# Kruskal–Wallis Test: One-Way ANOVA by Ranks

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## Chapter: Biostatistics for the Health Sciences: Nonparametric Methods

To describe the test procedure, we need to use some mathematical notation. Let Xij represent the jth observation from the ith population. We assume that there are k ≥ 3 populations and for population i we have ni observations.

KRUSKAL–WALLIS TEST: ONE-WAY ANOVA BY RANKS

The Kruskal–Wallis test is a nonparametric analog to the one-way analysis of variance discussed in Chapter 13. It is a simple generalization of the Wilcoxon rank-sum test. The problem is to identify whether or not three or more populations (inde-pendent samples) have the same distribution (or central tendency). We test the null hypothesis (H0) that the distributions of the parent populations are the same against the alternative (H1) that the distributions are different. The rationale for the test in-volves pooling all of the data and then applying a rank transformation. If the null hypothesis is true, each group should have rank sums that are similar. If at least one group has a higher (or lower) median than the others, it should have a higher (or lower) rank sum. Table 14.8 provides an example of data layout for several samples (e.g., k samples), following the model for the Kruskal–Wallis test.

To describe the test procedure, we need to use some mathematical notation. Let Xij represent the jth observation from the ith population. We assume that there are k 3 populations and for population i we have ni observations.

### TABLE 14.8. Data Layout for Kruskal–Wallis Test N = the total number of observations. Let N = Σik=1ni and for each i let Ri be the sum of the ranks for the observations in the ith population. That is, Ri = Σjn=1iR(Xij) for each i, where i = 1, 2, . . . , k). The test statistic is defined as In the absence of ties, S2 simplifies to N(N + 1)/12, and T is defined by the following equation for a chi-square approximation to the Kruskal–Wallis rank test for comparing three or more independent samples (no ties) is where ni is the sample size for the ith population and N is the total sample size.

This test statistic has a distribution with a chi-square approximation when there are no ties. Under the null hypothesis that the distributions are the same, the test sta-tistic’s distribution has been tabulated for small values of N. The tables of critical values for T are not included in this text. When N is large, an approximate chi-square distribution can be used. In fact, the test statistic T has approximately a chi-square distribution with k – 1 degrees of freedom, where k again refers to the number of samples. The approximate test has been shown to work well even when N is not very large. See Conover (1999) for details and references.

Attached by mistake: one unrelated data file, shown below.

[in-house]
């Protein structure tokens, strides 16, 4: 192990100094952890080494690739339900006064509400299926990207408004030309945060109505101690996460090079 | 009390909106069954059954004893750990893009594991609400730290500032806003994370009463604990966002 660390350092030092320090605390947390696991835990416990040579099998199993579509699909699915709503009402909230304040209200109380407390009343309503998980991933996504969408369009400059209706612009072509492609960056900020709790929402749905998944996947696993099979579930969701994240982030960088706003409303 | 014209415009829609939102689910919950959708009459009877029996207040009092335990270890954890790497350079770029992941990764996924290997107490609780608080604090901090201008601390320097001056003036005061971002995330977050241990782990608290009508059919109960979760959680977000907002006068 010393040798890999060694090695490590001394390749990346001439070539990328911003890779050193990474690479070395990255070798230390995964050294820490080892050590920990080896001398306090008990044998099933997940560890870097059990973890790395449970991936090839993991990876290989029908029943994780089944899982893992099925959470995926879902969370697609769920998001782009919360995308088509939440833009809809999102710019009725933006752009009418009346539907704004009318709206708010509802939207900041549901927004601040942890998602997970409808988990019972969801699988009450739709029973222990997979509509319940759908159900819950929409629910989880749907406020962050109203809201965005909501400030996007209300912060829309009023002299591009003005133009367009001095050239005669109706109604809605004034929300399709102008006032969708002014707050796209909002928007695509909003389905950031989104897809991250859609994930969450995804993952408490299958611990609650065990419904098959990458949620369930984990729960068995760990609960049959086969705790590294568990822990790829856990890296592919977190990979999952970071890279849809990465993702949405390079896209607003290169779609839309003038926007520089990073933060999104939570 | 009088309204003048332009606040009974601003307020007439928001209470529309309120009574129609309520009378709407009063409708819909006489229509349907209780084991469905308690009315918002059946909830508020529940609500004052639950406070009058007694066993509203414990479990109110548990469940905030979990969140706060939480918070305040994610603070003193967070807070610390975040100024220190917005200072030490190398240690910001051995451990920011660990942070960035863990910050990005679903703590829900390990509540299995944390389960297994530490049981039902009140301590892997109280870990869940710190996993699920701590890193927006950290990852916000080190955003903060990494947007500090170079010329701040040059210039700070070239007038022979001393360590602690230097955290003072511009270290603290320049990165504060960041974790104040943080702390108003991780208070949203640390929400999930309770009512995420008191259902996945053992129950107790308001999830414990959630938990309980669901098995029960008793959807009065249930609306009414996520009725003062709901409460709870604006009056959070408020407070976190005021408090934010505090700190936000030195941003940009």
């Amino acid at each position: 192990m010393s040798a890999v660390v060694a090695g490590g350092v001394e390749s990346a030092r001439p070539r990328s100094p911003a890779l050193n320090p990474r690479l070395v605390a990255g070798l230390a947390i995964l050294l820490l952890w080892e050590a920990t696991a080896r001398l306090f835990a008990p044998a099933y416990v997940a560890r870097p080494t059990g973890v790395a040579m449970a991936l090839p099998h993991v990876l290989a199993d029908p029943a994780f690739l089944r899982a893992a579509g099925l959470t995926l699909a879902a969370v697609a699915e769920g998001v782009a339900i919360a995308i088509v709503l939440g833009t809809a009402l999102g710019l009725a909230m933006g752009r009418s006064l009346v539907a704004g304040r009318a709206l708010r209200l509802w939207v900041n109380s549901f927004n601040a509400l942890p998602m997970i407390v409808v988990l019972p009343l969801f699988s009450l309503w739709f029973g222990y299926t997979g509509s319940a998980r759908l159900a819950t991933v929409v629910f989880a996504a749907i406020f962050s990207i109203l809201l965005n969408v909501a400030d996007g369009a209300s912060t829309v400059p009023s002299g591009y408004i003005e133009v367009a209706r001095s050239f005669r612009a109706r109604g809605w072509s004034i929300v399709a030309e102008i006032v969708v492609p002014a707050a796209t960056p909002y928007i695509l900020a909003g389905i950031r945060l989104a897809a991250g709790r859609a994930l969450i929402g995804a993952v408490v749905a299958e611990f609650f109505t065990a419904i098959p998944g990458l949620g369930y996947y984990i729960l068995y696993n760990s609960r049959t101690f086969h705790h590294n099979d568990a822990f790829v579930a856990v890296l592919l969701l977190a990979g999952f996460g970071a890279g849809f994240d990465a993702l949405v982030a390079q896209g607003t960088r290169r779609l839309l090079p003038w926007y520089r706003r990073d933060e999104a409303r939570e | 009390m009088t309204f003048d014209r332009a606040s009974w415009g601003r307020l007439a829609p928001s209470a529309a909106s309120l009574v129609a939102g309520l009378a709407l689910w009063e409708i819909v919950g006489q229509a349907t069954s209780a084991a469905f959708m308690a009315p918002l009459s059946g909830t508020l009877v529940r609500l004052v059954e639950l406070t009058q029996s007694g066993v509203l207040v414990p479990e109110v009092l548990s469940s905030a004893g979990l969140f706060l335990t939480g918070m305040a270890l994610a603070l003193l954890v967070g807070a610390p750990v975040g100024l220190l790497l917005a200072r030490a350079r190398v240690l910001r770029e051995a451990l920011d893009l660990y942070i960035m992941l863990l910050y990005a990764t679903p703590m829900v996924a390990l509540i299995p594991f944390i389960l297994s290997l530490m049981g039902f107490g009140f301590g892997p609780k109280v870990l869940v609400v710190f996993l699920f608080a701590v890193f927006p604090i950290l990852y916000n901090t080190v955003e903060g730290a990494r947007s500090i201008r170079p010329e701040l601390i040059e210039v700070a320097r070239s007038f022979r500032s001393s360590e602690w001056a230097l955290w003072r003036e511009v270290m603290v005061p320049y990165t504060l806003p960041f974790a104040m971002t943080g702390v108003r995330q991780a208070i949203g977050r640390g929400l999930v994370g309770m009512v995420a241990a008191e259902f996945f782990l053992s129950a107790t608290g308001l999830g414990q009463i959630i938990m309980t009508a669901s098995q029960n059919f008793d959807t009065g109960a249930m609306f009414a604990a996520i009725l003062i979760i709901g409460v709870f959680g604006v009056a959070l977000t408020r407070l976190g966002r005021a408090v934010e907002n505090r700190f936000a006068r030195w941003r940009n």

Equation 14.6 gives the chi-square approximation to the Kruskal–Wallis rank test for comparing three or more independent samples in the event of ties: ni is the sample size for the ith population

N is the total sample size

The SAS procedure NPAR1WAY can be used to perform the Kruskal–Wallis test. That procedure also allows you to compare the results to the F test used for a one-way ANOVA.

To illustrate the Kruskal–Wallis test, we take an example from Conover (1999). In this example, three instructors are compared to determine whether they are simi-lar or different in their grading practices. (See Table 14.9.). This example demon-strates a special case in which there are many ties, which occur because the ordinal data have a restricted range.

Table 14.9 provides the rankings for these data. As is usual with grades, f is the lowest rank, then D, then C, then B, and finally A. From the pooled total we see that the number of Fs given by the three instructors is 9. As a result, each of the 9 students gets an average rank of 5 = (9 + 1)/2. The respective counts and rank-ings for the remaining grades are D (19, rank 19), C (34, rank 46.5), B (27, rank 76), and A (20, rank 99.5). The ranking of 19 for Ds is based on the fact that there are 9 Fs and 19 Ds. So the rank for Ds is 9 + (19 + 1)/2 = 9 + 10 = 19. The rank for Cs comes from 28 Ds and Fs along with 34 Cs for 28 + (34 + 1)/2 = 28 + 17.5 = 45.5. For Bs we get the rank from 62 Cs, Ds and Fs along with 27 Bs for 62 + (27 + 1)/2 = 62 + 14 = 76. Finally, the rank for the As is obtained by taking the 89 Bs, Cs, Ds and Fs along with 20 As for 89 + (20 + 1)/2 = 89 + 10.5 = 99.5. Conover (1999) chooses to rank the As with the lowest rank and the Fs with the highest rank. We chose to give As the highest rank and Fs the lowest. For pur-poses of the analysis, assigning the highest rank to A or f does not affect the out-come of the test. Our choice was made because we like to think of high ranks cor-responding to high grades. For each cell in Table 14.9, we multiply the number shown in the cell by the rank for that row (e.g., 4 × 99.5 = 398. Table 14.10 shows the resulting values; for example, the value in cell one is 398. Then we ap-ply the formulas in Equation 14.6. Based on the formula for S2, we see that S2 = {(5)2 9 + (19)2 19 + (45.5)2 34 + (76)2 27 + (99.5)2 20 –109 (110)2/4}/108 = 941.708 and T = {(2359.5)2/43 + (2023.5)2/38 + (1612)2/28–109(110)2/4}/S2 = 0.321. These results for T and S2 are identical to Conover’s, even though we ranked the grades in the opposite way. Based on the approximate chi-square with 2 degrees of freedom distribution for T, the critical value for α = 0.05 is 5.991. Because our calculated T = 0.321, the association between instructors and grades assigned is not statistically significant.

### TABLE 14.9. Grade Counts for Students by Instructor ### TABLE 14.10. Ranks for Grade Counts for Students by Instructor